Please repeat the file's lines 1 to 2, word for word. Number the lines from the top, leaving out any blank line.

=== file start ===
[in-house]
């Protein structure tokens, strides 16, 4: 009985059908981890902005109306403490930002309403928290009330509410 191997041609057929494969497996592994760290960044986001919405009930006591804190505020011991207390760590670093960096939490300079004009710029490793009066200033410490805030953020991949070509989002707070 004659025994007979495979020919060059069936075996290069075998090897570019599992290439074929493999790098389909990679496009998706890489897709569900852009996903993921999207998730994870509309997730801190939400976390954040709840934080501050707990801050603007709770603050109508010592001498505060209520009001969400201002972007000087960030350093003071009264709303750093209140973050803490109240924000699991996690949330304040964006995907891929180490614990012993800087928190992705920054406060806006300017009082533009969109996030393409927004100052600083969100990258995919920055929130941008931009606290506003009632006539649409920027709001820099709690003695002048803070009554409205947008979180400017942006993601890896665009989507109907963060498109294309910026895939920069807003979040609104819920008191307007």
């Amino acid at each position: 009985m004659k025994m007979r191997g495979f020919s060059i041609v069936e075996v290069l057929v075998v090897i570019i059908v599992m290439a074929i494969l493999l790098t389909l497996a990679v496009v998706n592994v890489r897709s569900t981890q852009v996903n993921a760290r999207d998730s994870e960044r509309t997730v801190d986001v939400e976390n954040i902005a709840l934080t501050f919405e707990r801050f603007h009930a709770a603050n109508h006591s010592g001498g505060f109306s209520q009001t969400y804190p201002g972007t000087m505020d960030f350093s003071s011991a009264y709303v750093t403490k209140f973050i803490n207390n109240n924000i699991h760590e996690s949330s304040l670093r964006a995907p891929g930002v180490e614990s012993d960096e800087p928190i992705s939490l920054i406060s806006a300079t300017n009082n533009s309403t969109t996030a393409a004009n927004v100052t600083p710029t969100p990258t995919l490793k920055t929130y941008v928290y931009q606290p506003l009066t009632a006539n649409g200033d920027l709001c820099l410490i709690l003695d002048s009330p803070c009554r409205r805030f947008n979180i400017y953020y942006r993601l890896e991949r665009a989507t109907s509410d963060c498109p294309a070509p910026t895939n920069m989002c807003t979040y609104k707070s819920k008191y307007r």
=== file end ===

[in-house]
């Protein structure tokens, strides 16, 4: 009985059908981890902005109306403490930002309403928290009330509410 191997041609057929494969497996592994760290960044986001919405009930006591804190505020011991207390760590670093960096939490300079004009710029490793009066200033410490805030953020991949070509989002707070 004659025994007979495979020919060059069936075996290069075998090897570019599992290439074929493999790098389909990679496009998706890489897709569900852009996903993921999207998730994870509309997730801190939400976390954040709840934080501050707990801050603007709770603050109508010592001498505060209520009001969400201002972007000087960030350093003071009264709303750093209140973050803490109240924000699991996690949330304040964006995907891929180490614990012993800087928190992705920054406060806006300017009082533009969109996030393409927004100052600083969100990258995919920055929130941008931009606290506003009632006539649409920027709001820099709690003695002048803070009554409205947008979180400017942006993601890896665009989507109907963060498109294309910026895939920069807003979040609104819920008191307007």